You might hear the words聽鈥渆cho chamber鈥 and think of what happens when you鈥檙e singing聽in the shower and your a capella rendition of the聽new Katy Perry single聽bounces off the聽trendy mixed tile聽and comes back at you sounding slightly聽less great than you imagined. (It鈥檚 okay: We can鈥檛 all be perfect at everything.) But聽the echo chambers that matter most are the ones created by media loops.

What Makes an Echo Chamber?

Typically, an echo chamber refers to when our existing beliefs and ideas are amplified or reinforced because of the TV shows we choose to watch, the articles we choose to read, and even the people we choose to surround ourselves with. In the first 100-and-some days of Donald Trump鈥檚 presidency, you may have noticed your friends and family members getting stuck in their own echo chambers鈥 and if we鈥檙e being real, you probably have too.聽We asked聽Elle Lanning 鈥 an adviser to The KIND Foundation (a non-profit created by KIND), which has聽been working to create tools to help people break out of those echo chambers 鈥 to help us understand how these loops happen.

Lanning shares聽that these personal opinion loops are most rampant on social media. 鈥淚ronically, it鈥檚 a space where we feel most in control of the information we see,鈥 she observes. 鈥淚n reality, those decisions are being made for us, and they carry significant consequences that we are just now beginning to understand.鈥 So if聽we鈥檙e not making those choices, who or what is? 鈥淎lgorithms that present us with ideas that we are likely to agree with as opposed to alternate viewpoints are partly to blame,鈥 explains Lanning. 鈥淲e prefer not to see things that make us feel uncomfortable, and the algorithms have been designed accordingly.鈥

Algorithms or not, it鈥檚 important for us to take steps outside of our own echo chambers to allow for more open conversations with others 鈥 particularly as we all continue to learn how to navigate a country so divided by politics. Keep reading for four tips on how you can do just that.

How Do You Break Out?

1. Grab coffee with a friend you鈥檝e been known to disagree with.聽By now, you may be sick of talking politics in social settings. We totally get it. Before you give it up entirely, though, consider a casual meet-up with someone whose take on things you haven鈥檛 heard yet鈥 and if you already know that person鈥檚 opinions don鈥檛 match up with your own, all the better! Getting perspective about 鈥渢he other side鈥 from a familiar face is a great way to broaden your worldview. Is your social network in total agreement about the big questions? No worries! Check out Hi from the Other Side. It鈥檚 kind of like聽Tinder for political conversations but matches you with someone you鈥檙e聽incompatible with, allowing you to have a more balanced 鈥 and possibly more surprising 鈥 discussion.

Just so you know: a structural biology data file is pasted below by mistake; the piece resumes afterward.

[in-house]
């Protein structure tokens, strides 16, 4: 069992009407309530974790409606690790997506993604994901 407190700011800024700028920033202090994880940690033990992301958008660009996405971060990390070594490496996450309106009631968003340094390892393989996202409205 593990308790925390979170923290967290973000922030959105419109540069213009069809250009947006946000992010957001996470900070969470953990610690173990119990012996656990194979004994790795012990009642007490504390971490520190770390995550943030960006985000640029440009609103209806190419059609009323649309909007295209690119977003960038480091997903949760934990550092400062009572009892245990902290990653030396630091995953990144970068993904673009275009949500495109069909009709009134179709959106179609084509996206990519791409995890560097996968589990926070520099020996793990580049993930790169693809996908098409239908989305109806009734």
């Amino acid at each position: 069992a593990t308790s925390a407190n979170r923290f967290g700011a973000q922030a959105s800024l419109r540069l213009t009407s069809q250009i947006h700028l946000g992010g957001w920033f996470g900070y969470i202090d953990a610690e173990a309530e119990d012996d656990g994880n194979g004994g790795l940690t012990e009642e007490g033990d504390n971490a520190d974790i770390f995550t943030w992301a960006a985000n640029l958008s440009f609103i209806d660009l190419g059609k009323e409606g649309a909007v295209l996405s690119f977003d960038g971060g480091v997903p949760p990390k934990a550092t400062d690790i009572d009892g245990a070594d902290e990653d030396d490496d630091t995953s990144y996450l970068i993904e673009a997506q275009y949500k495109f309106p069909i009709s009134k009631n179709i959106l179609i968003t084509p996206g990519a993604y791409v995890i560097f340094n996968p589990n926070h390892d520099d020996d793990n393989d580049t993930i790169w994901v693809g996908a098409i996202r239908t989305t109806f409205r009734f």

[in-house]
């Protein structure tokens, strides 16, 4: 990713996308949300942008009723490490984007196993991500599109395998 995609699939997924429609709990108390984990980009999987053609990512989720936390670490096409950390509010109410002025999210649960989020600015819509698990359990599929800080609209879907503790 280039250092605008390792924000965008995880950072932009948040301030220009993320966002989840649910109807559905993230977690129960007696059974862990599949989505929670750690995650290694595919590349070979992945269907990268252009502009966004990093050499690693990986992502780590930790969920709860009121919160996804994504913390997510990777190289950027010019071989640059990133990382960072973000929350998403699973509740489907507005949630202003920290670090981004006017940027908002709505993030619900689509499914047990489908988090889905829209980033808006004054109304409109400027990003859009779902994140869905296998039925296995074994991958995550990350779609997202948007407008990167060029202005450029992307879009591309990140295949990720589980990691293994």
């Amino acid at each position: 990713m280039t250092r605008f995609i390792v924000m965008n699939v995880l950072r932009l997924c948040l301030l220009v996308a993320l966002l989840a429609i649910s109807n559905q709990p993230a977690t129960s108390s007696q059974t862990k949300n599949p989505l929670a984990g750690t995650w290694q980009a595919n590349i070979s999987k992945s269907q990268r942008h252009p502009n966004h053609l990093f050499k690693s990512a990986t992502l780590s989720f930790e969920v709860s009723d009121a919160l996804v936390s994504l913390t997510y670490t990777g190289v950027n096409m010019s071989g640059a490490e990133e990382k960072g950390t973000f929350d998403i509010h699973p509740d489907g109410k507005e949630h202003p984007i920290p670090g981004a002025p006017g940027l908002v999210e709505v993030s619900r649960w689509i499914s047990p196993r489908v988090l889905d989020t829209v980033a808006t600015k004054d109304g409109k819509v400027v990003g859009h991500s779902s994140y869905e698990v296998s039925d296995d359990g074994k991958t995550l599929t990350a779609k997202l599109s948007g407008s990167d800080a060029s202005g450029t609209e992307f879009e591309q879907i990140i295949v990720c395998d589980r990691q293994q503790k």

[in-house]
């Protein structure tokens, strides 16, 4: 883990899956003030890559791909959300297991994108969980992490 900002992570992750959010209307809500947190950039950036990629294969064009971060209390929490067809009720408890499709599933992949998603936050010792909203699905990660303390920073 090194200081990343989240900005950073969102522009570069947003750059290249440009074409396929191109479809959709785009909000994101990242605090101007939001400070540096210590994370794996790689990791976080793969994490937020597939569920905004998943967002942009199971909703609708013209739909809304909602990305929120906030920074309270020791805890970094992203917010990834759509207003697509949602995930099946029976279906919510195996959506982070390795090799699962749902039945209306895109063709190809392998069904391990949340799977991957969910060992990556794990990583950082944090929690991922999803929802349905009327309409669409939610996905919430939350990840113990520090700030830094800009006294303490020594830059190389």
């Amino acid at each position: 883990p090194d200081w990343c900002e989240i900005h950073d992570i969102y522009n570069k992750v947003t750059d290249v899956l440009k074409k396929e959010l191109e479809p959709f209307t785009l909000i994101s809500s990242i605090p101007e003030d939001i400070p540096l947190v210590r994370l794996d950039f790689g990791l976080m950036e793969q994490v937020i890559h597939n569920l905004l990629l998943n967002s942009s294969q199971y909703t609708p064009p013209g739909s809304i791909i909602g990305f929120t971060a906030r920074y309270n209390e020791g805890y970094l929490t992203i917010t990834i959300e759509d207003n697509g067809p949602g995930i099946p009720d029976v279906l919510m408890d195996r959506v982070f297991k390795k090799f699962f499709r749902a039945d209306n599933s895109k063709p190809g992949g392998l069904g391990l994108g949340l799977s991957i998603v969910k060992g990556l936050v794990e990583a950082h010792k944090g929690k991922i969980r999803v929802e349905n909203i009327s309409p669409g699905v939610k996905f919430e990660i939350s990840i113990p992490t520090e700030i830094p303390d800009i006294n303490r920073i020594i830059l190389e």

2. Work new faces聽into your social media feeds.聽Everyone鈥檚 entitled to a good edit of their FB friends list every once in a while, but don鈥檛 make cuts simply because you disagree with someone鈥檚 politics. (Unless they鈥檙e obnoxious and aggressive about them 鈥 in that case, we understand.) The KIND Foundation created Pop Your Bubble to help you find聽fellow Facebook users with views that may shake up your feed.

3. Take a walk in someone else鈥檚 shoes.聽You鈥檝e probably heard this expression before (maybe from your mom when you were getting picked on in middle school), but have you ever thought about how it applies to politics and your personal echo chamber? Next time someone with聽views that oppose your own goes on a rant, pause for聽a beat before you respond. Take a grown-up approach to that whole childhood 鈥渨alking in someone else鈥檚 shoes鈥 exercise. If all else fails, try out FlipFeed, an app created by MIT. It allows you to replace your Twitter feed with that of another real user, so you can see the Twitterverse through someone else鈥檚 eyes. It鈥檚 a social media twist on your mom鈥檚 favorite piece of advice!

4. Try out an unfamiliar news source.聽Break out of your typical media routine by watching a different TV or radio news station, checking out some new online sources, or listening to an episode of an unfamiliar podcast with a political or current-events bent. The app Read Across the Aisle can help you identify outlets that may clue you in on fresh and different ideas and arguments. You don鈥檛 need to agree with the way these other sources present or聽interpret the news, but at least you鈥檒l have a more balanced understanding of current events and the way they鈥檙e perceived by others.

How do you make sure that you鈥檙e not stuck inside an echo chamber? Tweet us @BritandCo!聽

(Photos via Getty)